Col. Dick Littlestone honored for service to the country by LA City Council
By Sam Catanzaro
A longtime Pacific Palisades resident, veteran of WWII, the Korean War and Vietnam War, was recently recognized for his service to the country when named by city officials as Veteran of the Year.
United States Army Colonel Dick Littlestone, a Pacific Palisades resident for 47 years, was named by Los Angeles City Council last month as Veteran of the Year for Council District 11, which includes the Palisades. Col. Littlestone served in the United States Army for 33 years and is the recipient of the Legion of Merit, the Bronze Star and more than a dozen other honors. The honor, which was bestowed to Col. Littlestone on Veterans Day, was announced in Councilmember Mike Bonin’s November newsletter.
“Throughout his decades of service to both his country and his community, Colonel Littlestone has consistently combined his passion for the military with education,” Bonin said. “Colonel Dick Littlestone is an extraordinary example of patriotic duty and service – to his country and to the City of Los Angeles.”
In addition to his time in the army, Col. Littlestone has served as Chair and Professor of UCLA’s Department of Military Science and as the Associate Director of the UCLA Computers and Information Systems Research Program in the Graduate School of Management.
Col. Littlestone has also been a driving force behind Los Angeles National Cemetery’s new and expanded columbarium, a 4.4-acre project on the West Los Angeles VA Campus that will house the remains of over 90,000 veterans and their family members. And while Col. Littlestone says the process of working with the VA has “been long”, progress was made on October 15, 2019 when the new columbarium was unveiled.
“It’s important to me. But more importantly, the new columbarium will double the number of people who can be buried in Los Angeles. Until now, people were buried in Riverside. And now, 90,000 veterans and their kin can rest peacefully in the new columbarium — and for many, closer to their homes and living relatives. I am happy too because I know that I have a place where I can rest up,” Col. Littlestone told Bonin.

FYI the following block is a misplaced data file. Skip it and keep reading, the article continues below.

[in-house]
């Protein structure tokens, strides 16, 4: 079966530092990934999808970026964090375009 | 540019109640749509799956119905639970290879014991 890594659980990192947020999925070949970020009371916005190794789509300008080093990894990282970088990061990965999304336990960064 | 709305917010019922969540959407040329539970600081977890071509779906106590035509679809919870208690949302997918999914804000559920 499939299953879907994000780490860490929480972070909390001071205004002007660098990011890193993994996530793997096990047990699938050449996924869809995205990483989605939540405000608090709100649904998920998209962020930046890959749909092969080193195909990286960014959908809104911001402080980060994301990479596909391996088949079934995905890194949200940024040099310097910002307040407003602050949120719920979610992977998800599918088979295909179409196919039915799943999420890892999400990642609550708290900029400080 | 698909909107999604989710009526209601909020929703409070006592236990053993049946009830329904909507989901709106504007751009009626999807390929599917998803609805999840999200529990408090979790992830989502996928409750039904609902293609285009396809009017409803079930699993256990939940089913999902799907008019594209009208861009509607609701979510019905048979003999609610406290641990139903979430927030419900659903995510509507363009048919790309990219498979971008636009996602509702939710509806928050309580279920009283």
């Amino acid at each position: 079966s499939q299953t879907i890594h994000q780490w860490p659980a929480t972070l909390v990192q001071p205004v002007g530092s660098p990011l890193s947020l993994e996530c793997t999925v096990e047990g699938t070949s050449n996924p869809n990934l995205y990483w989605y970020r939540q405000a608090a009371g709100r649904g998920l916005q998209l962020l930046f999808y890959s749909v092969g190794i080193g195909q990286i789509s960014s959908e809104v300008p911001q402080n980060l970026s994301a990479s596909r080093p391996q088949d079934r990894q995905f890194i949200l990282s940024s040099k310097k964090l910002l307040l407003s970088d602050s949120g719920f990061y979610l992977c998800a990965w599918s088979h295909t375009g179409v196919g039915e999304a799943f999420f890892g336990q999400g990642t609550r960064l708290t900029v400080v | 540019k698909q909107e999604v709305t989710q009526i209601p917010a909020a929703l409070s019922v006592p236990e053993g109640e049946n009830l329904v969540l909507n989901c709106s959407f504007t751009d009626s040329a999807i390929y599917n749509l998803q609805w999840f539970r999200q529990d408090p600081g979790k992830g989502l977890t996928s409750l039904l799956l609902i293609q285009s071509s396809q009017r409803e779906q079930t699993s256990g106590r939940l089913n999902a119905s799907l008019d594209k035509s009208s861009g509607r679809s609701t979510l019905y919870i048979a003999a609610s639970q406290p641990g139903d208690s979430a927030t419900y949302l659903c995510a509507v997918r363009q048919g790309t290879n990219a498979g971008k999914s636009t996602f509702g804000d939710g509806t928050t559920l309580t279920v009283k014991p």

Col. Littlestone, who has been advocating for veterans for decades, says it his service in three wars and all the Army has provided him that drives his continued involvement and advocacy.
“…now, 90,000 veterans and their kin can rest peacefully in the new columbarium — and for many, closer to their homes and living relatives. I am happy too because I know that I have a place where I can rest up.”Col. Dick Littlestone
“The fact that I am a Veteran of World War II, the Korean and Vietnam war and my years of army service drive my advocacy. Through the G.I. Bill, I was able to have a number of advanced degrees and have a wonderful career as a result. I’ve been married for 71 years. And since being retired, I have enjoyed advocating for veterans and other communities,” Col. Littlestone said.
This was not the first time Col. Littlestone was recognized by Los Angeles officials. In 2015 he was honored with the first-ever Los Angeles County Board of Supervisors’ Veterans Lifetime Achievement Award.
“Colonel Dick Littlestone is a shining example for all of us of patriotic duty and service, to his country and Los Angeles County,” said Supervisor Sheila Kuehl at the time.
As for the nearly 50 years living in the Palisades?
“I am very fortunate to have lived here for the last 47 years. I enjoy the ambiance and the weather. I am lucky to live near the water where it is clear and warm,” Col. Littlestone says.